Beyond that, on Sunday the Cubs will send rookie Jordan Wicks to the mound. Jordan has put his team in a position to win four times in four starts. They’ve won all four games that he started. He’s responded well to the moment so far. But here’s the reality. All hyperbole aside, if the Cubs lose on Sunday, they will at very minimum drop to the third Wild Card spot and should the Reds also win, the Cubs will enter the final two weeks of baseball on the outside looking in.

That by itself is a ton of pressure. But also, Jordan hasn’t always been a picture of efficiency with his pitch count early in his career. That’s not much of a knock, most pitchers aren’t. Unsurprisingly, major league hitters are better than those you face anywhere along the road to the majors. They are often extremely good at laying off pitches even an inch or two out of the strike zone. There isn’t one pitcher among the seven that the Cubs used on Saturday that is a natural fit to be sent to Iowa to be swapped out for a fresh body.

Certainly, Michael Rucker, Ben Brown, and Keegan Thompson are all pitchers on the 40-man roster who can throw multiple innings. Rucker threw Saturday night. As did rehabbing Brandon Hughes and Nick Burdi. Caleb Kilian, also on the 40-man roster, started the game. For Hughes and Burdi both, it was the second consecutive day throwing. For what it’s worth, that is usually one of the last steps before the Cubs return a pitcher to the roster. It is possible that Hughes and Burdi could be coming up for Luke Little and Daniel Palencia at some point. Could being the operative word. But the short term answer is they can’t help Sunday. Keegan Thompson hasn’t pitched since Thursday. So if you were going to reach down, he’d have to be the answer.

Luke Little last threw more than an inning on August 30 when he recorded four outs. He faced six batters total. Five times in August he threw more than an inning, including three times when he threw two innings. Daniel Palencia last threw for the Cubs on Tuesday. He threw two innings that day and has thrown more than one inning three times this month. Brad Boxberger has not been asked to throw more than one inning this year. The last time at the major league level that Brad threw more than an inning was June 23 of last year when he faced six batters on three days rest. He last pitched on Wednesday. So he is at least rested.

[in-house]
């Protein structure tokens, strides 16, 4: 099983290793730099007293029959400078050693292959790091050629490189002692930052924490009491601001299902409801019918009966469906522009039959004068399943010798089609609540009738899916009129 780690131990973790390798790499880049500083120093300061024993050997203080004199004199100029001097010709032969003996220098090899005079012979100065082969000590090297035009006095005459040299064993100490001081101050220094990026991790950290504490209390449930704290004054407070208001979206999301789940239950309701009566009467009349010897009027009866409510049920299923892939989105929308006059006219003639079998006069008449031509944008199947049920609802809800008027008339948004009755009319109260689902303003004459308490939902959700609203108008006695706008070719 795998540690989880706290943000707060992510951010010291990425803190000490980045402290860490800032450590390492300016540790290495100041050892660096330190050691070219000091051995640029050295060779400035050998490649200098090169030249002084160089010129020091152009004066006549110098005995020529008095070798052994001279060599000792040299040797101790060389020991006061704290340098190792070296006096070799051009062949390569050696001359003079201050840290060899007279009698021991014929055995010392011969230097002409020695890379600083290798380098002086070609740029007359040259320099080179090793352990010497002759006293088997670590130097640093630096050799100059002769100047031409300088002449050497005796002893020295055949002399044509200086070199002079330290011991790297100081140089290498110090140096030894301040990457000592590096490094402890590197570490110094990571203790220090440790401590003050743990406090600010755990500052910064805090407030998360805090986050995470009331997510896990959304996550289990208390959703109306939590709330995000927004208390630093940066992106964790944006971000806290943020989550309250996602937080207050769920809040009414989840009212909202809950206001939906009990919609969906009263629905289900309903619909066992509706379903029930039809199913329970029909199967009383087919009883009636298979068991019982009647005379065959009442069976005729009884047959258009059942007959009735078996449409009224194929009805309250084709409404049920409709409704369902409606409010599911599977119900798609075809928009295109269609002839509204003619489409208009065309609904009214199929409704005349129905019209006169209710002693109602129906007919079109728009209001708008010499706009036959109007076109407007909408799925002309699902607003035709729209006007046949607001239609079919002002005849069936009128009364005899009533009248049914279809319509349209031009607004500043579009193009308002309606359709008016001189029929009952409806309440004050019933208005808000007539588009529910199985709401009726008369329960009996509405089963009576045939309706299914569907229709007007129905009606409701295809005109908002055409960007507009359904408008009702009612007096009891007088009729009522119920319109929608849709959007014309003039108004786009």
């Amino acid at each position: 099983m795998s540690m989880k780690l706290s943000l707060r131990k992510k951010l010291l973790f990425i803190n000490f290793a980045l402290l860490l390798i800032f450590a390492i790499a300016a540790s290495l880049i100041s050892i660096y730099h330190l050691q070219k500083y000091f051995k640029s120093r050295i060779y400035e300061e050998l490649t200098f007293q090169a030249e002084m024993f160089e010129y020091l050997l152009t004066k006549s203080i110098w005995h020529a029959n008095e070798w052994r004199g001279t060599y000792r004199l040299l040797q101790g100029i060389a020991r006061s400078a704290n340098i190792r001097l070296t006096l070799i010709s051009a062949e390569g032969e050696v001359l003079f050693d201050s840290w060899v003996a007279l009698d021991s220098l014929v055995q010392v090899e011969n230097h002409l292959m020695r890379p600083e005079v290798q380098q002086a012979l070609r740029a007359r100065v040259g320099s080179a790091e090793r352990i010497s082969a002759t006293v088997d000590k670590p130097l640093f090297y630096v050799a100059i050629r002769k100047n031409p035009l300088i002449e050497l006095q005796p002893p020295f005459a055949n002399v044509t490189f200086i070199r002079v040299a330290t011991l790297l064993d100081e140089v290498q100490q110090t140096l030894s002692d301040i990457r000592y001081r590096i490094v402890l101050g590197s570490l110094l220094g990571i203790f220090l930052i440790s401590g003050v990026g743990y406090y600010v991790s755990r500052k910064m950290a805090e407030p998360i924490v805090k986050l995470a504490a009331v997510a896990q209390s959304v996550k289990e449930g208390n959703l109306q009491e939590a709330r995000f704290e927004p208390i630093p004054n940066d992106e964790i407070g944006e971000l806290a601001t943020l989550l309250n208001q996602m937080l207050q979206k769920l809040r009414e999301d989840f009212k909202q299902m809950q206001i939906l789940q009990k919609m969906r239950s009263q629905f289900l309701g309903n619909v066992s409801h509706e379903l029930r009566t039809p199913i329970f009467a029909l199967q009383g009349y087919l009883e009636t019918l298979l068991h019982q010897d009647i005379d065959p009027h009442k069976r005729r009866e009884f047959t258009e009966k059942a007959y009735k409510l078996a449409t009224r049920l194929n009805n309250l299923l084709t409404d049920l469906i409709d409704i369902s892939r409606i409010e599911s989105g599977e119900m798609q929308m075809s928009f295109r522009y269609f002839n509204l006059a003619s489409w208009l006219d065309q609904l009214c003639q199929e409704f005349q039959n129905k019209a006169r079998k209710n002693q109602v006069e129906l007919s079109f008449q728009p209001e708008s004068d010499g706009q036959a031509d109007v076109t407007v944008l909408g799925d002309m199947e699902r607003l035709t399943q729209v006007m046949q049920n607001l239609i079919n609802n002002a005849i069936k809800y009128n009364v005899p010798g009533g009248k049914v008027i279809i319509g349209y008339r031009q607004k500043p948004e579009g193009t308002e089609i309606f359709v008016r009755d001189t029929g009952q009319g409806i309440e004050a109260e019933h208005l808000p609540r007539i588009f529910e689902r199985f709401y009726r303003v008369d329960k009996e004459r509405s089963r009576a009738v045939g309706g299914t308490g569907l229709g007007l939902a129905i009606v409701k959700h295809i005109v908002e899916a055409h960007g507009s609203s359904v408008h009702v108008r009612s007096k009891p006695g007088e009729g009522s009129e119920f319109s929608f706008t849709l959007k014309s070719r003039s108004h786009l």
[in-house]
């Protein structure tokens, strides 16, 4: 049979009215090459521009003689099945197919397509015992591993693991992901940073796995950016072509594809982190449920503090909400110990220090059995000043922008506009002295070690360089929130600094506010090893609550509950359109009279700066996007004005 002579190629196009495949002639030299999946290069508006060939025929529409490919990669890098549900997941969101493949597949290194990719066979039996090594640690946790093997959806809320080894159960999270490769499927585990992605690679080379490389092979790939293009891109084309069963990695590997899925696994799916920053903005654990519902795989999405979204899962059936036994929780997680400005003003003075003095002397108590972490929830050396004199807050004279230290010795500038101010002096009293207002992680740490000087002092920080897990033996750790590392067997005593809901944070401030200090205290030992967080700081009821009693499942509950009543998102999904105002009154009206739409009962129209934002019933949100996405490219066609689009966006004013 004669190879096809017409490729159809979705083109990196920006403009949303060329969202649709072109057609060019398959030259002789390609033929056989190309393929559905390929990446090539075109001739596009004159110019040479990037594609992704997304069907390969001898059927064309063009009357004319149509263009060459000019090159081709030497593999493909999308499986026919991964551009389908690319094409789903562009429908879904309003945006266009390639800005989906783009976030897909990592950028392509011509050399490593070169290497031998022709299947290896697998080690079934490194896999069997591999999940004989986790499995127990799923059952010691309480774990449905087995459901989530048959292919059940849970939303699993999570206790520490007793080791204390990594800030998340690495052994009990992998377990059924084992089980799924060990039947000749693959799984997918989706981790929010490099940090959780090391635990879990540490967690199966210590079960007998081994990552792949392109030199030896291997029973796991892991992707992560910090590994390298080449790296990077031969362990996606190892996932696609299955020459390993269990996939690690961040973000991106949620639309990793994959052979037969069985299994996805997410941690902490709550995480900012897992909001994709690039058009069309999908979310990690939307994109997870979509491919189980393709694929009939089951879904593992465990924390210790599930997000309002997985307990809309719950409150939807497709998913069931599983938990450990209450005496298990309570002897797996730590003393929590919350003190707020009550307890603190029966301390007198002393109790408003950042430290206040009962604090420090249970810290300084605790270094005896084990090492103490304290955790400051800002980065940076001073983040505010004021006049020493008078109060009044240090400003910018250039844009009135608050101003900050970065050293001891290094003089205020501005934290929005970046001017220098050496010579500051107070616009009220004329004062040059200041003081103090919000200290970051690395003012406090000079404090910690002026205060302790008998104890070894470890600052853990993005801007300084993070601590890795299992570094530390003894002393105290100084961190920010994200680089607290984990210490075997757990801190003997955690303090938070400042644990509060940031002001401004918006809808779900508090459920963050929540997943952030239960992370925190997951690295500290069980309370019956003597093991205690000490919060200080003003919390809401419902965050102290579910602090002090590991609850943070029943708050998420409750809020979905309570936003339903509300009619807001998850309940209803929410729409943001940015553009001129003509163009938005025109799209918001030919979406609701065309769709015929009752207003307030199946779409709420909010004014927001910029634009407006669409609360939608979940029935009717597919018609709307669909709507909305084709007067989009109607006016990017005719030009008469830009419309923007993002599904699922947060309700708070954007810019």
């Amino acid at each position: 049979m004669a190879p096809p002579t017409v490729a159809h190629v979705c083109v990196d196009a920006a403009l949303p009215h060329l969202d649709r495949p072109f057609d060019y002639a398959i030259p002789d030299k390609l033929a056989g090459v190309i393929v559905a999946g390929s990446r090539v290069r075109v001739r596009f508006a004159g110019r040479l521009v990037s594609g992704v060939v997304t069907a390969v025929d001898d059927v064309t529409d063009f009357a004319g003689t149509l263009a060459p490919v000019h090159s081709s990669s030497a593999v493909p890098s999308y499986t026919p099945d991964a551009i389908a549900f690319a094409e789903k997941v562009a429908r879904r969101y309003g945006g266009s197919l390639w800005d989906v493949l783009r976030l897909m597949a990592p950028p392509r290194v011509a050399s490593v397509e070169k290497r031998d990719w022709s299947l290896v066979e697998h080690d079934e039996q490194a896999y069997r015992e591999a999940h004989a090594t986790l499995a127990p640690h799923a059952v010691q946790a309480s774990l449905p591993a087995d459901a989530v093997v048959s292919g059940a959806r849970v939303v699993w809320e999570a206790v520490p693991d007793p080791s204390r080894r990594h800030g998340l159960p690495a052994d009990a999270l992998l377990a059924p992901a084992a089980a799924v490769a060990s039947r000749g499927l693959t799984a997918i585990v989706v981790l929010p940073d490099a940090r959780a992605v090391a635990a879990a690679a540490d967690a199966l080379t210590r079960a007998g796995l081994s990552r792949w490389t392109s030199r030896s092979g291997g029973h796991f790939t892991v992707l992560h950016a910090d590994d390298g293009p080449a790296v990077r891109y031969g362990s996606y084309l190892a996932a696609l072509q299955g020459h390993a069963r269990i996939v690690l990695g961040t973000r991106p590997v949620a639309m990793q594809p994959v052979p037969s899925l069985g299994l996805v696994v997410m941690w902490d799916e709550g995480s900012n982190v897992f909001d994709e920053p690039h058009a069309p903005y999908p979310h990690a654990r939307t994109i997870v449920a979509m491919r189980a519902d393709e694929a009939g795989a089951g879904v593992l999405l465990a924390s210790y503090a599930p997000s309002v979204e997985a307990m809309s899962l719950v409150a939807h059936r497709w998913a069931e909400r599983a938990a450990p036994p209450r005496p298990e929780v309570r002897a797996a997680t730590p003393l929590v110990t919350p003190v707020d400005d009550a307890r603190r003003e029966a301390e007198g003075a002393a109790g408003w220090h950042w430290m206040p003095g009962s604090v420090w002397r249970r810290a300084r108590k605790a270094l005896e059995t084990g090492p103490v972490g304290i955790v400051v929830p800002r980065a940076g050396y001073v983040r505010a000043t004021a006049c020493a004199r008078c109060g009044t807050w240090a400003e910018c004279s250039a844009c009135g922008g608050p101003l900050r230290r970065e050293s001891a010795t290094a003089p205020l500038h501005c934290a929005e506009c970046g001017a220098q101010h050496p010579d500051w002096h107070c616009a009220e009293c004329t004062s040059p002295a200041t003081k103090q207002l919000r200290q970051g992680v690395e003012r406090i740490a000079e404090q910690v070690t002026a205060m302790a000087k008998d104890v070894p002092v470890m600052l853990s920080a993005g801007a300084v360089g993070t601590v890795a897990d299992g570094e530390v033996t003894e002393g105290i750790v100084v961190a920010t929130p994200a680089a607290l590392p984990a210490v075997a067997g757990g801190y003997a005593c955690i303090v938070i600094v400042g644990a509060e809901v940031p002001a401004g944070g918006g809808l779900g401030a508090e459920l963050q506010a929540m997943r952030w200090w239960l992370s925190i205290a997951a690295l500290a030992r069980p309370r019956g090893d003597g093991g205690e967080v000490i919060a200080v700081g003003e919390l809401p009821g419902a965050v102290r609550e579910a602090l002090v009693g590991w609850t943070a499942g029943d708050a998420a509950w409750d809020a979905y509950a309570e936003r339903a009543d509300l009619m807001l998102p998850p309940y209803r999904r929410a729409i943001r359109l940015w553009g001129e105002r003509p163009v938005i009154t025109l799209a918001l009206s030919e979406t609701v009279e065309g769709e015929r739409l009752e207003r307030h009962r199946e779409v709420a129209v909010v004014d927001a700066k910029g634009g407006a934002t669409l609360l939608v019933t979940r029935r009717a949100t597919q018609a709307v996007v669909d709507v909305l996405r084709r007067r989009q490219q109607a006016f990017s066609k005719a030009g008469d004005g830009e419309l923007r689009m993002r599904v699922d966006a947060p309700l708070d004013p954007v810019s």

But it continues. On the off chance the Cubs have a save situation on Sunday, Julian Merryweather pitched two innings Saturday. Marcus Stroman threw Friday and Saturday both. Mark Leiter Jr. threw a scoreless inning Saturday. So that leaves Leiter on a back-to-back or Boxberger to close. Baseball will find your depth over 162. Never fear.

So on Sunday, the Cubs will heavily rely on their 2021 first-round pick, who made his major league debut on August 26. They’ll likely soon count on their 2020 fourth-round pick, who made his major league debut on September 6. They’ll likely count on a 2020 international free agent initially signed by the A’s who made his major league debut on July 4. Three rookies. And they’ll be backed up by a 35-year-old veteran pitcher. A pitcher who was an ineffective reliever early in the season before missing the majority of the major league season. As a result, he hasn’t even thrown 20 innings this year. To be fair, it’s possible that Jose Cuas (who faced only three batters) or Hayden Wesneski could possibly be used after limited action Saturday night.

But again, baseball will test your roster. Sunday is arguably the most important game of the season so far and the Cubs are going to rely heavily on three rookies. Undoubtedly, they’ll also have their rookie catcher, and someone who hasn’t played a lot of third recently at the hot corner after a late injury to Nick Madrigal. That doesn’t even get into any residual over a ball that at least grazed Cody Bellinger’s wrist late in the game.

Heavy sigh indeed.

Let’s find three star performances.

  1. Nico Hoerner had two hits, two walks, stole a base, drove in two runs and scored once. His steal of third in the 10th led directly to a run on a throwing error. He then had a go-ahead RBI-single in the 11th. Nico did more to win this game than any other Cub.